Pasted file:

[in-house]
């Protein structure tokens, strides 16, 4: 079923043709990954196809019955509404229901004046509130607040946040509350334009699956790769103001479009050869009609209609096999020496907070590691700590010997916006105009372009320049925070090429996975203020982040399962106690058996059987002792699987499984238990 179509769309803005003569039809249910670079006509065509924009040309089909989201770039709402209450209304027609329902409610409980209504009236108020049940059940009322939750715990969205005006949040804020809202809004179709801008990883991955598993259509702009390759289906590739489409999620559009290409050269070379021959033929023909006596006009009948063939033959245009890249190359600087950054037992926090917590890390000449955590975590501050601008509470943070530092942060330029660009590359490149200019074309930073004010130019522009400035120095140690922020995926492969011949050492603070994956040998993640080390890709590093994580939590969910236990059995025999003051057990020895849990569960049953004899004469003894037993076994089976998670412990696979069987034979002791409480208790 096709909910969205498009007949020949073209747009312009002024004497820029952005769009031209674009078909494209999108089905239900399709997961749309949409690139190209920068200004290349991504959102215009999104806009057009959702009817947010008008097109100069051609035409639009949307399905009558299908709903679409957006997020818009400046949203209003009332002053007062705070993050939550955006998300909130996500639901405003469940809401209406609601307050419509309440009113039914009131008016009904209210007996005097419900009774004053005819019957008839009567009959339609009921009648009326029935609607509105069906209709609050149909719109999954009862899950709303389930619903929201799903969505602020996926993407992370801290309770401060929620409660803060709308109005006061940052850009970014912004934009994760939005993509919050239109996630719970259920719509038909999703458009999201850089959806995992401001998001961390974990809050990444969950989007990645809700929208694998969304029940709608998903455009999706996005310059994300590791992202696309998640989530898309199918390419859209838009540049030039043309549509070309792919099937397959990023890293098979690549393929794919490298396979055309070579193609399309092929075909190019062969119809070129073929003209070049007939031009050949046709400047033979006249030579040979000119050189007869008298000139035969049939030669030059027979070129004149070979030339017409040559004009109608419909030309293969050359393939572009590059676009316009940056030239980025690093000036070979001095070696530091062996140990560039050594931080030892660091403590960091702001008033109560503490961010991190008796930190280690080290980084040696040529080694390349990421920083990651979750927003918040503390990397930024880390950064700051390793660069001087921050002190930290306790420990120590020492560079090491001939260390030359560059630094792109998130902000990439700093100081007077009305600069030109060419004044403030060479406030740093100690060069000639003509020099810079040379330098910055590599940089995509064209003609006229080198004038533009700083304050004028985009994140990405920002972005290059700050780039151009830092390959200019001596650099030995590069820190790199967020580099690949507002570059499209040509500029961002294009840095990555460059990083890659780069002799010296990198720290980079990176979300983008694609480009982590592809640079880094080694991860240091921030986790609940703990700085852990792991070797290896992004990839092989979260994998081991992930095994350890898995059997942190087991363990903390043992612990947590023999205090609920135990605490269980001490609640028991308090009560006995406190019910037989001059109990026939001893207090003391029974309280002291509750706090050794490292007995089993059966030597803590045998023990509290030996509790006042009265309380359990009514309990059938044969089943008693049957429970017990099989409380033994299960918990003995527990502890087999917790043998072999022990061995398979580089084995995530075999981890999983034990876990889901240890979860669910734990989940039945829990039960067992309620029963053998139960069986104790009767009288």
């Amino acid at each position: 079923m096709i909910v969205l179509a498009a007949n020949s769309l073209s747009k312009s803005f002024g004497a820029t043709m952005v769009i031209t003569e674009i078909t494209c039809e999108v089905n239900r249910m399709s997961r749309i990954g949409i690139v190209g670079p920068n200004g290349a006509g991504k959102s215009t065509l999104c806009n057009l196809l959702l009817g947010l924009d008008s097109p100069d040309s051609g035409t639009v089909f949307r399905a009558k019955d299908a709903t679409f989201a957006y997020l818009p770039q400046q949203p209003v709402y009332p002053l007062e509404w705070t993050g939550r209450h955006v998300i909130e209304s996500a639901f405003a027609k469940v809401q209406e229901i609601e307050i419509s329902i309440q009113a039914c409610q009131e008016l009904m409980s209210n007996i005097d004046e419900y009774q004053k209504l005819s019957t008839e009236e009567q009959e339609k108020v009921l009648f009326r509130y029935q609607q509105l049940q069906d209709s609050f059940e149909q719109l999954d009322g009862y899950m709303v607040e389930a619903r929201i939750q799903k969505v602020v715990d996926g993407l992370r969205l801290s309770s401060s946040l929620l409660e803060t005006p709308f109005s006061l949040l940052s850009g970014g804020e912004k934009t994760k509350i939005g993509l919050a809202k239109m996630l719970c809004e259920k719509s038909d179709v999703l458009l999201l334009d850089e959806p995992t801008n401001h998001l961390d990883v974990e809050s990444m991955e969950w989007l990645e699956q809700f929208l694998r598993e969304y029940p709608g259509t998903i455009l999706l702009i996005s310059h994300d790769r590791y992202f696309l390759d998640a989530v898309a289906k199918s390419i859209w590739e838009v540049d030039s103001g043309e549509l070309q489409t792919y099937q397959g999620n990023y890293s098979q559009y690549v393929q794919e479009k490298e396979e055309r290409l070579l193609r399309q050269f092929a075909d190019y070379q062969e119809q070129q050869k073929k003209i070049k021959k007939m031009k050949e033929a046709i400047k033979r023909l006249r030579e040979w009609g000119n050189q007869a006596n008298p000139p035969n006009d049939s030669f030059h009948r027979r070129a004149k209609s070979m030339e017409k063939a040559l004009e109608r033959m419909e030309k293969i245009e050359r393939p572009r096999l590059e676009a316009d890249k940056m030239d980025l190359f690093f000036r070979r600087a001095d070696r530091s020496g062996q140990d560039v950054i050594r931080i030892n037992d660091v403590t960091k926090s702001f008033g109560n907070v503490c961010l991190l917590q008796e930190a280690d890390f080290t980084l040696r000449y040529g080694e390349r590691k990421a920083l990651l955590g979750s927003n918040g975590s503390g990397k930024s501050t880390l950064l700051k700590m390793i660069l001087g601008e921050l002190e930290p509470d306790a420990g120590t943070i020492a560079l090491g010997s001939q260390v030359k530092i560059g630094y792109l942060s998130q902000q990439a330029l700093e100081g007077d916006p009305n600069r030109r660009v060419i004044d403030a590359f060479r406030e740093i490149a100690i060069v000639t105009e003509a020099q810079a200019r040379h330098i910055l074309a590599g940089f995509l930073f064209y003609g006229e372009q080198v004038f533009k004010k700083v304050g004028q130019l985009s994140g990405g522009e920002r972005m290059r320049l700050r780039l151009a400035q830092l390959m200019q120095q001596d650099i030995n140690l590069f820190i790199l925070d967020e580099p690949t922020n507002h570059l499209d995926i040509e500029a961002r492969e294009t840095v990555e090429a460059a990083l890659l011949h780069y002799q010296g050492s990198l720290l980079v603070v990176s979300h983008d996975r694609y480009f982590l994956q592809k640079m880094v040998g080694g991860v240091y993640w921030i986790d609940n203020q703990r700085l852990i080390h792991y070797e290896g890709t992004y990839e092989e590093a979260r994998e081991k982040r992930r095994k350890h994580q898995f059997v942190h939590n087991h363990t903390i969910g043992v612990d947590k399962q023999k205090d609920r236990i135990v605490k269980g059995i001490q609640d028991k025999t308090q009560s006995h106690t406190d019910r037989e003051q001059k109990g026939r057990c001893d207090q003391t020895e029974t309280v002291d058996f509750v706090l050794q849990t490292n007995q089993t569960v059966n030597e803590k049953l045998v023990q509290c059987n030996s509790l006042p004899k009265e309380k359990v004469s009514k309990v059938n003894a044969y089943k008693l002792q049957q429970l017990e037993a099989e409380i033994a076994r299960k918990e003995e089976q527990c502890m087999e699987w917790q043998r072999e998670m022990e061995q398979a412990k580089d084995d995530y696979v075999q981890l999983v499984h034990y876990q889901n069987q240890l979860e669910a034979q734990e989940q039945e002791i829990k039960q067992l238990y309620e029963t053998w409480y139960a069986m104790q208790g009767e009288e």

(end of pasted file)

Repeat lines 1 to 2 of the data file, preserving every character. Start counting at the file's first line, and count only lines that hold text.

[in-house]
């Protein structure tokens, strides 16, 4: 079923043709990954196809019955509404229901004046509130607040946040509350334009699956790769103001479009050869009609209609096999020496907070590691700590010997916006105009372009320049925070090429996975203020982040399962106690058996059987002792699987499984238990 179509769309803005003569039809249910670079006509065509924009040309089909989201770039709402209450209304027609329902409610409980209504009236108020049940059940009322939750715990969205005006949040804020809202809004179709801008990883991955598993259509702009390759289906590739489409999620559009290409050269070379021959033929023909006596006009009948063939033959245009890249190359600087950054037992926090917590890390000449955590975590501050601008509470943070530092942060330029660009590359490149200019074309930073004010130019522009400035120095140690922020995926492969011949050492603070994956040998993640080390890709590093994580939590969910236990059995025999003051057990020895849990569960049953004899004469003894037993076994089976998670412990696979069987034979002791409480208790 096709909910969205498009007949020949073209747009312009002024004497820029952005769009031209674009078909494209999108089905239900399709997961749309949409690139190209920068200004290349991504959102215009999104806009057009959702009817947010008008097109100069051609035409639009949307399905009558299908709903679409957006997020818009400046949203209003009332002053007062705070993050939550955006998300909130996500639901405003469940809401209406609601307050419509309440009113039914009131008016009904209210007996005097419900009774004053005819019957008839009567009959339609009921009648009326029935609607509105069906209709609050149909719109999954009862899950709303389930619903929201799903969505602020996926993407992370801290309770401060929620409660803060709308109005006061940052850009970014912004934009994760939005993509919050239109996630719970259920719509038909999703458009999201850089959806995992401001998001961390974990809050990444969950989007990645809700929208694998969304029940709608998903455009999706996005310059994300590791992202696309998640989530898309199918390419859209838009540049030039043309549509070309792919099937397959990023890293098979690549393929794919490298396979055309070579193609399309092929075909190019062969119809070129073929003209070049007939031009050949046709400047033979006249030579040979000119050189007869008298000139035969049939030669030059027979070129004149070979030339017409040559004009109608419909030309293969050359393939572009590059676009316009940056030239980025690093000036070979001095070696530091062996140990560039050594931080030892660091403590960091702001008033109560503490961010991190008796930190280690080290980084040696040529080694390349990421920083990651979750927003918040503390990397930024880390950064700051390793660069001087921050002190930290306790420990120590020492560079090491001939260390030359560059630094792109998130902000990439700093100081007077009305600069030109060419004044403030060479406030740093100690060069000639003509020099810079040379330098910055590599940089995509064209003609006229080198004038533009700083304050004028985009994140990405920002972005290059700050780039151009830092390959200019001596650099030995590069820190790199967020580099690949507002570059499209040509500029961002294009840095990555460059990083890659780069002799010296990198720290980079990176979300983008694609480009982590592809640079880094080694991860240091921030986790609940703990700085852990792991070797290896992004990839092989979260994998081991992930095994350890898995059997942190087991363990903390043992612990947590023999205090609920135990605490269980001490609640028991308090009560006995406190019910037989001059109990026939001893207090003391029974309280002291509750706090050794490292007995089993059966030597803590045998023990509290030996509790006042009265309380359990009514309990059938044969089943008693049957429970017990099989409380033994299960918990003995527990502890087999917790043998072999022990061995398979580089084995995530075999981890999983034990876990889901240890979860669910734990989940039945829990039960067992309620029963053998139960069986104790009767009288």